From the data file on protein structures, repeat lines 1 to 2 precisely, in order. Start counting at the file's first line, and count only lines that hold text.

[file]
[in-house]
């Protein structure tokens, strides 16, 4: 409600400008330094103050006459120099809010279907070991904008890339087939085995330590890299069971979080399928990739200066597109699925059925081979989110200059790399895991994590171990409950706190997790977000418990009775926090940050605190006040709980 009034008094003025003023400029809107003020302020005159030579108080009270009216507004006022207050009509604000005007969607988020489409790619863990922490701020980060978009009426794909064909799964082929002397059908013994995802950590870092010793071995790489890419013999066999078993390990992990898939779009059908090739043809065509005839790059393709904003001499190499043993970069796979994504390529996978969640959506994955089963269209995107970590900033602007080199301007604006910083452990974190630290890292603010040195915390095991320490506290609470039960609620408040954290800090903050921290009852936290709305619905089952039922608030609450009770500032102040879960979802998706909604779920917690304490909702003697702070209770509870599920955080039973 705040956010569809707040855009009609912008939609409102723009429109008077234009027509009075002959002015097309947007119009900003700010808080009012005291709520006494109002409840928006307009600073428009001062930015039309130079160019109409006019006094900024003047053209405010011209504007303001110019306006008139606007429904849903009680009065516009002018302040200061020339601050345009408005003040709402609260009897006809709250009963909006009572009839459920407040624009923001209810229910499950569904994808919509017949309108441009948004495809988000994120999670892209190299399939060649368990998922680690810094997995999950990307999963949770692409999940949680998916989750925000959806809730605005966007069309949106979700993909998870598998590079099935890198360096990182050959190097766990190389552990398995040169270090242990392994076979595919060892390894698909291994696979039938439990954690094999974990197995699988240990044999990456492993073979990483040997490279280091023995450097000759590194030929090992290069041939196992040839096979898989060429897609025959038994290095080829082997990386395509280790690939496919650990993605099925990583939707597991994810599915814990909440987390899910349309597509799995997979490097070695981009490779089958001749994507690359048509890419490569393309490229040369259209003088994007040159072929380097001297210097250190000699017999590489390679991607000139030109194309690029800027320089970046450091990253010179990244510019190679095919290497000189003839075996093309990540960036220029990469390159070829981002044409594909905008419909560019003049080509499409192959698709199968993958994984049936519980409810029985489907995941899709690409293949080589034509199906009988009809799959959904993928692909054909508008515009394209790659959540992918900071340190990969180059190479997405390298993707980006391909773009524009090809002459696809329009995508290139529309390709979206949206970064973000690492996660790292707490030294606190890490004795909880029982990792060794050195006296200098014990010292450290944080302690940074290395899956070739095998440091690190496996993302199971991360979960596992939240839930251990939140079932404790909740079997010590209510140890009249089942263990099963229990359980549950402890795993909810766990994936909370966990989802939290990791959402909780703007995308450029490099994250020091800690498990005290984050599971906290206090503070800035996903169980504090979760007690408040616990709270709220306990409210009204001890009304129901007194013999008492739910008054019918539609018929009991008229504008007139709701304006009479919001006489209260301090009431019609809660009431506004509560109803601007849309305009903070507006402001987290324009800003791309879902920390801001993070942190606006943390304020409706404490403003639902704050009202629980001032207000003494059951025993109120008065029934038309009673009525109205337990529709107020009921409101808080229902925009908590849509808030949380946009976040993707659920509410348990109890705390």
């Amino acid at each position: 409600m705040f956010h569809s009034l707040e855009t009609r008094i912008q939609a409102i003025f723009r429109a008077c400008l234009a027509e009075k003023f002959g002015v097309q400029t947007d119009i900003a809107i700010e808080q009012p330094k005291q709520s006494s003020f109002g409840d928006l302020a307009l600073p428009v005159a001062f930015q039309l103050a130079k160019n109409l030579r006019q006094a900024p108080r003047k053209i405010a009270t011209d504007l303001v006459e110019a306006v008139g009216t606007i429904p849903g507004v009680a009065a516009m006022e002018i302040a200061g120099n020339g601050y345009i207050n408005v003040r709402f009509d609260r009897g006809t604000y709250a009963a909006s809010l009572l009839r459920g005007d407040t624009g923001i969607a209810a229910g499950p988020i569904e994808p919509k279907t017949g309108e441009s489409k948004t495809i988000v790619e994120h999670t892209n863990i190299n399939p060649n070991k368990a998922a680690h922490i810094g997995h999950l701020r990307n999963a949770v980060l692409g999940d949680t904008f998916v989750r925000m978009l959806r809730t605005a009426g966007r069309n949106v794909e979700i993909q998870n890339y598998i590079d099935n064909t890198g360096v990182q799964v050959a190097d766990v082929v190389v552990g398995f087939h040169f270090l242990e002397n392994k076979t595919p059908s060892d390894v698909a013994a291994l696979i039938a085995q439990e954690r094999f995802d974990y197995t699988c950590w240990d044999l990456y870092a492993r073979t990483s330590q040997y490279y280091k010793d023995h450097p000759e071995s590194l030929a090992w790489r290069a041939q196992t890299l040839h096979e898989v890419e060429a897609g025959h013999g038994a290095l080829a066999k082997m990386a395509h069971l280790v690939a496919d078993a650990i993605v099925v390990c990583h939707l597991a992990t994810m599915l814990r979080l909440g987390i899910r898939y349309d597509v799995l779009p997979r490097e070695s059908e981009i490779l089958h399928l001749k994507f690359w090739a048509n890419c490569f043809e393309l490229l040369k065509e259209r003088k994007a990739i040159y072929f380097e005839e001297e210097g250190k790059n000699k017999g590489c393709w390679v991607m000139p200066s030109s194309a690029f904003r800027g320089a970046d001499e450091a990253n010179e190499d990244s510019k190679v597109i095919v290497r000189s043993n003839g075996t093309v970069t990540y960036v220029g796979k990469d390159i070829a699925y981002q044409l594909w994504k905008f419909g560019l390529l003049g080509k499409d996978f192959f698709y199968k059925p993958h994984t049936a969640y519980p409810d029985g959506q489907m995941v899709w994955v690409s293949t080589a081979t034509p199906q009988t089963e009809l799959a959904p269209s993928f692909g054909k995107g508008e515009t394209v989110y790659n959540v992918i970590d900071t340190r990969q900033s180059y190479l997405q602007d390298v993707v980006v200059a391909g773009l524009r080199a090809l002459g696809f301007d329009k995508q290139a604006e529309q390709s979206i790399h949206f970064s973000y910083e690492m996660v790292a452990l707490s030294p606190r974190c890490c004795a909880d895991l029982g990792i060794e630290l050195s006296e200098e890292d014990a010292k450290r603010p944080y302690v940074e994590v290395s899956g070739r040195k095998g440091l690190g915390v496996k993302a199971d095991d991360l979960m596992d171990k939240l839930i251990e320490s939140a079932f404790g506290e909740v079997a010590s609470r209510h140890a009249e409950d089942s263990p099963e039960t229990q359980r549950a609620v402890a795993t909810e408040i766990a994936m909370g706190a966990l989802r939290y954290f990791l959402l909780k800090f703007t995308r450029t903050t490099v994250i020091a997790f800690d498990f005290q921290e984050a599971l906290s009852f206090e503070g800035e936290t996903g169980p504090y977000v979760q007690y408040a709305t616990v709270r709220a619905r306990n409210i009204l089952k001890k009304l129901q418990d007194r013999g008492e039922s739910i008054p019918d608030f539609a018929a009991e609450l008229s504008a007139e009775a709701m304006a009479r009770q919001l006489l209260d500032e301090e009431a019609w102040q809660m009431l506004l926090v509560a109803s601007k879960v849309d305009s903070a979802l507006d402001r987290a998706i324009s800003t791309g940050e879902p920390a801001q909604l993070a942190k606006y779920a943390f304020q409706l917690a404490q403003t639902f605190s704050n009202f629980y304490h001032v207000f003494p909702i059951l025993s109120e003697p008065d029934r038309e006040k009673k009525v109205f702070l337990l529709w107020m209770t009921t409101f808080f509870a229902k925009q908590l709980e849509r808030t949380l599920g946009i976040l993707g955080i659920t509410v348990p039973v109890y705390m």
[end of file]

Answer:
[in-house]
């Protein structure tokens, strides 16, 4: 409600400008330094103050006459120099809010279907070991904008890339087939085995330590890299069971979080399928990739200066597109699925059925081979989110200059790399895991994590171990409950706190997790977000418990009775926090940050605190006040709980 009034008094003025003023400029809107003020302020005159030579108080009270009216507004006022207050009509604000005007969607988020489409790619863990922490701020980060978009009426794909064909799964082929002397059908013994995802950590870092010793071995790489890419013999066999078993390990992990898939779009059908090739043809065509005839790059393709904003001499190499043993970069796979994504390529996978969640959506994955089963269209995107970590900033602007080199301007604006910083452990974190630290890292603010040195915390095991320490506290609470039960609620408040954290800090903050921290009852936290709305619905089952039922608030609450009770500032102040879960979802998706909604779920917690304490909702003697702070209770509870599920955080039973 705040956010569809707040855009009609912008939609409102723009429109008077234009027509009075002959002015097309947007119009900003700010808080009012005291709520006494109002409840928006307009600073428009001062930015039309130079160019109409006019006094900024003047053209405010011209504007303001110019306006008139606007429904849903009680009065516009002018302040200061020339601050345009408005003040709402609260009897006809709250009963909006009572009839459920407040624009923001209810229910499950569904994808919509017949309108441009948004495809988000994120999670892209190299399939060649368990998922680690810094997995999950990307999963949770692409999940949680998916989750925000959806809730605005966007069309949106979700993909998870598998590079099935890198360096990182050959190097766990190389552990398995040169270090242990392994076979595919060892390894698909291994696979039938439990954690094999974990197995699988240990044999990456492993073979990483040997490279280091023995450097000759590194030929090992290069041939196992040839096979898989060429897609025959038994290095080829082997990386395509280790690939496919650990993605099925990583939707597991994810599915814990909440987390899910349309597509799995997979490097070695981009490779089958001749994507690359048509890419490569393309490229040369259209003088994007040159072929380097001297210097250190000699017999590489390679991607000139030109194309690029800027320089970046450091990253010179990244510019190679095919290497000189003839075996093309990540960036220029990469390159070829981002044409594909905008419909560019003049080509499409192959698709199968993958994984049936519980409810029985489907995941899709690409293949080589034509199906009988009809799959959904993928692909054909508008515009394209790659959540992918900071340190990969180059190479997405390298993707980006391909773009524009090809002459696809329009995508290139529309390709979206949206970064973000690492996660790292707490030294606190890490004795909880029982990792060794050195006296200098014990010292450290944080302690940074290395899956070739095998440091690190496996993302199971991360979960596992939240839930251990939140079932404790909740079997010590209510140890009249089942263990099963229990359980549950402890795993909810766990994936909370966990989802939290990791959402909780703007995308450029490099994250020091800690498990005290984050599971906290206090503070800035996903169980504090979760007690408040616990709270709220306990409210009204001890009304129901007194013999008492739910008054019918539609018929009991008229504008007139709701304006009479919001006489209260301090009431019609809660009431506004509560109803601007849309305009903070507006402001987290324009800003791309879902920390801001993070942190606006943390304020409706404490403003639902704050009202629980001032207000003494059951025993109120008065029934038309009673009525109205337990529709107020009921409101808080229902925009908590849509808030949380946009976040993707659920509410348990109890705390």